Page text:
Your generosity will not bankrupt you.
The news continues to be headlined with the heartbreaking stories of the thousands of Hondurans fleeing their country on foot through Guatemala and Mexico in hopes of making it to greener pastures in the United States hundreds of miles away.
While the caravan of migrants march on day and night, the US president threatens a military response and to close its southern boarders if they persist. In a plea for collaboration of resources within USMCA to address the issue, President elect of Mexico, Lopez Obrador made a sobering point, “… he who leaves his town does not leave for pleasure but out of necessity.”
Our world is experiencing the highest rate of human displacement in modern history.
The United Nations (UN) agency responsible for refugees and displaced people—UNHCR— reports that there are 68.5 million forcibly displaced people worldwide. That’s just shy of 10 percent of the world’s 7.6 billion inhabitants.
Forty million of these men, women and children are internally displaced and on the run within their own countries; 25.4 million are refugees and 3.1 million are asylum-seekers.
According to the agency’s research, every day 44,400 persons are forced to leave their homes due to conflict or persecution. Yet many governments and their citizens remain reluctant to welcome these individuals, give them shelter or any respite to relieve their plight.
The fear of insufficiency looms rampant. Concern for the financial burden and stress on social services and other mechanisms that could retard their ability to care for their own citizens are some of the popular arguments governments offer against opening their borders willingly. And while these are genuine concerns of proper governance, what does God require of us when we encounter others in need?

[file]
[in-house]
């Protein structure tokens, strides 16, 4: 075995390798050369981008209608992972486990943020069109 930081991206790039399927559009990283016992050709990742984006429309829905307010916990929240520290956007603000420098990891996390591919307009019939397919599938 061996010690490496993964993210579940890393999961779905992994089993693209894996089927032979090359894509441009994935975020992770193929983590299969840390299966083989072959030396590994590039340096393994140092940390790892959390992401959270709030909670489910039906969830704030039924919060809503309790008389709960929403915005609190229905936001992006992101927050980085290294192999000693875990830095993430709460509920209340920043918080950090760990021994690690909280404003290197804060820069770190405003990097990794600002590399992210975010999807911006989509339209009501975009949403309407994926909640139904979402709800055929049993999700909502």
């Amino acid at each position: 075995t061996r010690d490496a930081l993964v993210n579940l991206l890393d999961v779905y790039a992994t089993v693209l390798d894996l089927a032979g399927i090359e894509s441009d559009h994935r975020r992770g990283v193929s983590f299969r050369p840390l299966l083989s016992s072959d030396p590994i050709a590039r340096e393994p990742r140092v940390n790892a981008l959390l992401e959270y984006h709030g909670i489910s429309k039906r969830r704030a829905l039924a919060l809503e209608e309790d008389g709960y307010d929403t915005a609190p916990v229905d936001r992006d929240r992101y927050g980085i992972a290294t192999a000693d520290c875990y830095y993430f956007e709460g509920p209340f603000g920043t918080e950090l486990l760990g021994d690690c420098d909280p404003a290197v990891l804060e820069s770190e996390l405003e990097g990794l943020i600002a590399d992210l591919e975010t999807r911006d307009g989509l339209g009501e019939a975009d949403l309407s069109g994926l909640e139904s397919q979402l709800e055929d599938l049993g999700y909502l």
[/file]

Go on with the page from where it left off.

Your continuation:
“If anyone has material possessions and sees a brother or sister in need but has no pity on them, how can the love of God be in that person?” (1 John 3:17).
In the parable of the sheep and the goat, the King’s criteria for where we’ll spend eternity is exclusively brotherly love. “For whatever you did for one of the least of these brothers and sisters of mine, you did for me.” (Matthew 25:40).
In this we can take confidence:
“God is not unjust; He will not forget your work and the love you have shown Him as you have helped His people and continue to help them.” (Hebrews 6:10)
We therefore need not fear that our generosity will bankrupt us.
“Kindness to the poor is a loan to the LORD, and He will repay the lender.” (Proverbs 19:17)
So individually what can we do?
Share whatever we have – our material wealth, time, talent and the truth of God’s Word with those displaced and in need. This is how we make real the CHAYIL great glory and love of God in and through us.